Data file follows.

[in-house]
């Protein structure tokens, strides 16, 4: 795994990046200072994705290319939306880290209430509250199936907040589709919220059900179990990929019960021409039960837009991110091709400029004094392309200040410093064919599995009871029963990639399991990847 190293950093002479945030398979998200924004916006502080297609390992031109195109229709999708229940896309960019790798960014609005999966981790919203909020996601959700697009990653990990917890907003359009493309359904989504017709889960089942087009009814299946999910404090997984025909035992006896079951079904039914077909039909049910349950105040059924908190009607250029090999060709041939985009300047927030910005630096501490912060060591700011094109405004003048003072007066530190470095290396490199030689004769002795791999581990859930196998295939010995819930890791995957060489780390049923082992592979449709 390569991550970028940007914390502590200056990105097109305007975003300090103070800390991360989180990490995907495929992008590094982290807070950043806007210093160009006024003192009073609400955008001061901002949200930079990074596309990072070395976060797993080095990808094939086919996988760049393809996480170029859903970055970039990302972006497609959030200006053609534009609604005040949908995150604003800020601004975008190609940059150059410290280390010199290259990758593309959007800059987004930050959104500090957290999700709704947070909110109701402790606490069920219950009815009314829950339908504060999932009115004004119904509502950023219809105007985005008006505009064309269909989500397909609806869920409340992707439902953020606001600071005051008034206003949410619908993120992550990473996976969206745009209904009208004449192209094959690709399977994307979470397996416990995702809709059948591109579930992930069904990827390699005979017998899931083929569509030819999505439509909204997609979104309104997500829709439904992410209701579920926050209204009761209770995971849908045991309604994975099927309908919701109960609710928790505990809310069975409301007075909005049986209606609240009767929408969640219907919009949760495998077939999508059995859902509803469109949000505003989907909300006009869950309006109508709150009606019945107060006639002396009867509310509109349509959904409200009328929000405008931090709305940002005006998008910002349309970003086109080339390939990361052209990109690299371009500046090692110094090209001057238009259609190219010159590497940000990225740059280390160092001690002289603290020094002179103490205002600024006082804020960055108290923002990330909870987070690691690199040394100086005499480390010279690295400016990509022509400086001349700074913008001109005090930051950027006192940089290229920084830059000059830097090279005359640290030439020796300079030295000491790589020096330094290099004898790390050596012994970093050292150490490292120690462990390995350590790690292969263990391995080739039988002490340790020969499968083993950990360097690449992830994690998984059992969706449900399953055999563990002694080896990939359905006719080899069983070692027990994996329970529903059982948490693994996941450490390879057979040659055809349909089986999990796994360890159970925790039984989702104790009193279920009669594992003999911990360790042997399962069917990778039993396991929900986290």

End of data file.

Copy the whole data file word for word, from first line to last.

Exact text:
[in-house]
């Protein structure tokens, strides 16, 4: 795994990046200072994705290319939306880290209430509250199936907040589709919220059900179990990929019960021409039960837009991110091709400029004094392309200040410093064919599995009871029963990639399991990847 190293950093002479945030398979998200924004916006502080297609390992031109195109229709999708229940896309960019790798960014609005999966981790919203909020996601959700697009990653990990917890907003359009493309359904989504017709889960089942087009009814299946999910404090997984025909035992006896079951079904039914077909039909049910349950105040059924908190009607250029090999060709041939985009300047927030910005630096501490912060060591700011094109405004003048003072007066530190470095290396490199030689004769002795791999581990859930196998295939010995819930890791995957060489780390049923082992592979449709 390569991550970028940007914390502590200056990105097109305007975003300090103070800390991360989180990490995907495929992008590094982290807070950043806007210093160009006024003192009073609400955008001061901002949200930079990074596309990072070395976060797993080095990808094939086919996988760049393809996480170029859903970055970039990302972006497609959030200006053609534009609604005040949908995150604003800020601004975008190609940059150059410290280390010199290259990758593309959007800059987004930050959104500090957290999700709704947070909110109701402790606490069920219950009815009314829950339908504060999932009115004004119904509502950023219809105007985005008006505009064309269909989500397909609806869920409340992707439902953020606001600071005051008034206003949410619908993120992550990473996976969206745009209904009208004449192209094959690709399977994307979470397996416990995702809709059948591109579930992930069904990827390699005979017998899931083929569509030819999505439509909204997609979104309104997500829709439904992410209701579920926050209204009761209770995971849908045991309604994975099927309908919701109960609710928790505990809310069975409301007075909005049986209606609240009767929408969640219907919009949760495998077939999508059995859902509803469109949000505003989907909300006009869950309006109508709150009606019945107060006639002396009867509310509109349509959904409200009328929000405008931090709305940002005006998008910002349309970003086109080339390939990361052209990109690299371009500046090692110094090209001057238009259609190219010159590497940000990225740059280390160092001690002289603290020094002179103490205002600024006082804020960055108290923002990330909870987070690691690199040394100086005499480390010279690295400016990509022509400086001349700074913008001109005090930051950027006192940089290229920084830059000059830097090279005359640290030439020796300079030295000491790589020096330094290099004898790390050596012994970093050292150490490292120690462990390995350590790690292969263990391995080739039988002490340790020969499968083993950990360097690449992830994690998984059992969706449900399953055999563990002694080896990939359905006719080899069983070692027990994996329970529903059982948490693994996941450490390879057979040659055809349909089986999990796994360890159970925790039984989702104790009193279920009669594992003999911990360790042997399962069917990778039993396991929900986290």